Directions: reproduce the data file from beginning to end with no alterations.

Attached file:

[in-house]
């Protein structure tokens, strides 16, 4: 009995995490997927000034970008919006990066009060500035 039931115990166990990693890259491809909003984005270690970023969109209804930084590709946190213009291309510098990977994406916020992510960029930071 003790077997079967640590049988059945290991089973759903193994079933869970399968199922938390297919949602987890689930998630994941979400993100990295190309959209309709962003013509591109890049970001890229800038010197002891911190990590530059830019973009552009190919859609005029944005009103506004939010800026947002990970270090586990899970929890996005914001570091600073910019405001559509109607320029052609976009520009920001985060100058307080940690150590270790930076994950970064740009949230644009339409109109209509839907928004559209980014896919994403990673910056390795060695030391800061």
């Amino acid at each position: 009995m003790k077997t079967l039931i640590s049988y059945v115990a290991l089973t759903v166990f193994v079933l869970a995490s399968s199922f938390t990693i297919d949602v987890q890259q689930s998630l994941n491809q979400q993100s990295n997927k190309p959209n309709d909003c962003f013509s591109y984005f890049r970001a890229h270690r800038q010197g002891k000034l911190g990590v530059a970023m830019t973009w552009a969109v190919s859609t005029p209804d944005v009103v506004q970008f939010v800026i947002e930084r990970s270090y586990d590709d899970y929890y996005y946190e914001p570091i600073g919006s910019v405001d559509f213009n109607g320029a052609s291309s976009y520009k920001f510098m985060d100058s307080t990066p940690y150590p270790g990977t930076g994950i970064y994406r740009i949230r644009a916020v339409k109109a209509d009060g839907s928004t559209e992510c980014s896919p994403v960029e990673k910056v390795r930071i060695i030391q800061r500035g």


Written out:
[in-house]
């Protein structure tokens, strides 16, 4: 009995995490997927000034970008919006990066009060500035 039931115990166990990693890259491809909003984005270690970023969109209804930084590709946190213009291309510098990977994406916020992510960029930071 003790077997079967640590049988059945290991089973759903193994079933869970399968199922938390297919949602987890689930998630994941979400993100990295190309959209309709962003013509591109890049970001890229800038010197002891911190990590530059830019973009552009190919859609005029944005009103506004939010800026947002990970270090586990899970929890996005914001570091600073910019405001559509109607320029052609976009520009920001985060100058307080940690150590270790930076994950970064740009949230644009339409109109209509839907928004559209980014896919994403990673910056390795060695030391800061």
């Amino acid at each position: 009995m003790k077997t079967l039931i640590s049988y059945v115990a290991l089973t759903v166990f193994v079933l869970a995490s399968s199922f938390t990693i297919d949602v987890q890259q689930s998630l994941n491809q979400q993100s990295n997927k190309p959209n309709d909003c962003f013509s591109y984005f890049r970001a890229h270690r800038q010197g002891k000034l911190g990590v530059a970023m830019t973009w552009a969109v190919s859609t005029p209804d944005v009103v506004q970008f939010v800026i947002e930084r990970s270090y586990d590709d899970y929890y996005y946190e914001p570091i600073g919006s910019v405001d559509f213009n109607g320029a052609s291309s976009y520009k920001f510098m985060d100058s307080t990066p940690y150590p270790g990977t930076g994950i970064y994406r740009i949230r644009a916020v339409k109109a209509d009060g839907s928004t559209e992510c980014s896919p994403v960029e990673k910056v390795r930071i060695i030391q800061r500035g």